As the final speaker, Secretary Duncan found himself obliged to wait patiently on the speakers platform through a succession of speeches resolutely supporting public education before delivering the speech he had himself come to give, the highlight of which would be an offer to bestow five billion dollars in federal money on states (hint to Gov. Strickland: this could be YOUR state) exhibiting the greatest commitment to education “reform.” Given that Duncan’s own record as head of Chicago public schools for seven years prior to his 2008 cabinet appointment consisted of shutting down rather than rebuilding the public schools, and replacing them with new academies that, though ostensibly within the public system, were privately run, when Sec. Duncan uses the words “education reform” what he specifically means by them is in the words of the Associated Press’s Libby Quaid, closing public schools, firing their staffs and principals, and “turning the school over to a charter operator.”
The speaker directly preceding Duncan was the man who had invited him to speak and who was there to introduce him, none other than Governor Strickland. What Strickland did first off, prior to delivering his own remarks, was to yield the stage to two figures who wound up overshadowing all other speakers on the program including Secretary Duncan and (as was surely his intention) the governor himself, namely Dale and Nathan (“Nate”) DeRolph, the father and son who have come to symbolize the struggle for educational improvement in Ohio through eighteen years and four challenges in the Ohio Supreme Court to Ohio’s abysmally unequal educational system.
Unlisted in prior publicity for the program, the DeRolphs were artfully brought there by the governor to tell the story of a challenge in 1991 to the primitive conditions in their home area of southeastern Perry County that became a crusade to overturn the state’s neglect of schools in low income areas, a crusade that resulted in four judgments in the Ohio Supreme Court since 1997 that were in their favor, pronounced the Ohio funding of schools with local tax levies unconstitutional, and culminated in the election victory of Ted Strickland for governor in 2006.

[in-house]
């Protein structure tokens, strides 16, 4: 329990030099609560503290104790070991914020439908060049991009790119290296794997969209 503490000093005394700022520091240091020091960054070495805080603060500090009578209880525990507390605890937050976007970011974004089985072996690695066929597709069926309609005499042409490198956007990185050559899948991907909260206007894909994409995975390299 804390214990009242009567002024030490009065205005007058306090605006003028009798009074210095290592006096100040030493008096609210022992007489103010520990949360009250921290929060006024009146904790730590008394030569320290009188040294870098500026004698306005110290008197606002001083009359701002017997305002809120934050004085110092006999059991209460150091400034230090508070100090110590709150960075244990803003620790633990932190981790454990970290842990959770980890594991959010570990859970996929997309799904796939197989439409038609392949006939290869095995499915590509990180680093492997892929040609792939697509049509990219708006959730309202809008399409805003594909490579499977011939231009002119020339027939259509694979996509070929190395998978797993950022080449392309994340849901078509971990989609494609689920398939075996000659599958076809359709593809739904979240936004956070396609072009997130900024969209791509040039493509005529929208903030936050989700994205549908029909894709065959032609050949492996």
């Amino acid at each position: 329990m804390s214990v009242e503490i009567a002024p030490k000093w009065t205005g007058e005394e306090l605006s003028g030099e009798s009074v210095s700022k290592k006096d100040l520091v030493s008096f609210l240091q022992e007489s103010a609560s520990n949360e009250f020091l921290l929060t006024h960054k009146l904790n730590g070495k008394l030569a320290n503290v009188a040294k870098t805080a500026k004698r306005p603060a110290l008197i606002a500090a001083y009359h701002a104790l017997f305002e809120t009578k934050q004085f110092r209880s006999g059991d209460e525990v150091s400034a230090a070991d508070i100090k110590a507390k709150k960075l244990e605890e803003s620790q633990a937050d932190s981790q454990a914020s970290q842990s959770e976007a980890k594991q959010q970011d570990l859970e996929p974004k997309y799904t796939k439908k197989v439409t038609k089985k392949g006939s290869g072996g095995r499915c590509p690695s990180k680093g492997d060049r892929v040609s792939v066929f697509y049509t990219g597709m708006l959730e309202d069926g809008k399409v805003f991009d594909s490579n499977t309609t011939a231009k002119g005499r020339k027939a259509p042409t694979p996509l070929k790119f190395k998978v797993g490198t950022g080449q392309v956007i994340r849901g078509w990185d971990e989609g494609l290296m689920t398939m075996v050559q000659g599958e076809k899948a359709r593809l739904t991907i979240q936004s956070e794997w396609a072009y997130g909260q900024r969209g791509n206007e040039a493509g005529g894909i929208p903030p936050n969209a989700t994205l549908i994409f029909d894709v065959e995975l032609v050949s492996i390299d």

Dale DeRolph, the quiet-spoken hero of the crusade, spoke of discovering his son taking a final history examination cross-legged on the Sheraton High School gymnasium floor, and resolving that while his son found nothing out of the ordinary or wrong in doing so, he, as a father, found it wrong and would seek legal help to do something about it. He described conditions in the county schools at the time:
“. . . split classes in elementary, reusable textbooks, labs without equipment or working equipment, and buildings that were under constant repair, . . . teachers (who were often) our third and fourth choices of teacher applicants.”
Nate DeRolph, in whose name the court challenges had been waged, and who had been fifteen years old and a high school freshman at the time of the initial filing, spoke next.
“Once my dad and I got involved,” he said, “we traveled to some of the wealthier districts in Ohio and some of the poorest. I think I can speak for both of us when I say we were shocked. The wealthier schools had every college prep class you could imagine and extracurricular activities I thought only colleges offered. They had facilities and learning materials rivaled by none, then we visited some of the poorest schools and it was like being in a third world country. Buildings falling down, textbooks from the 60s and 70s, and minimal college prep courses, if any.”
Confessing amazement at the failure of even four Supreme Court decisions to budge the all-Republican state legislatures of the 1990s and early 00s toward making a more equitable school funding system, the younger DeRolph speculated, “I hate to think what would happen if you or I ignored the Supreme Court. I thought with each ruling that they would have to fix school funding. How could they say no to the children of Ohio? But with each ruling came more backlash and more politics. More people saying that school funding couldn’t be fixed and that there was no good solution. The DeRolph suit was originally filed 18 years ago. The graduating class of 2009 was born when the lawsuit started. I’m now 33, married, with two kids of my own.”
So here is Ohio with its first governor to target a top-to-bottom housecleaning in Ohio’s prehistoric education funding system, and already the traditional Ohio attitude that “school funding can’t be fixed and that there is no good solution” is coming back and threatening to take ascendancy over the governor’s unprecedented pro-public education campaign.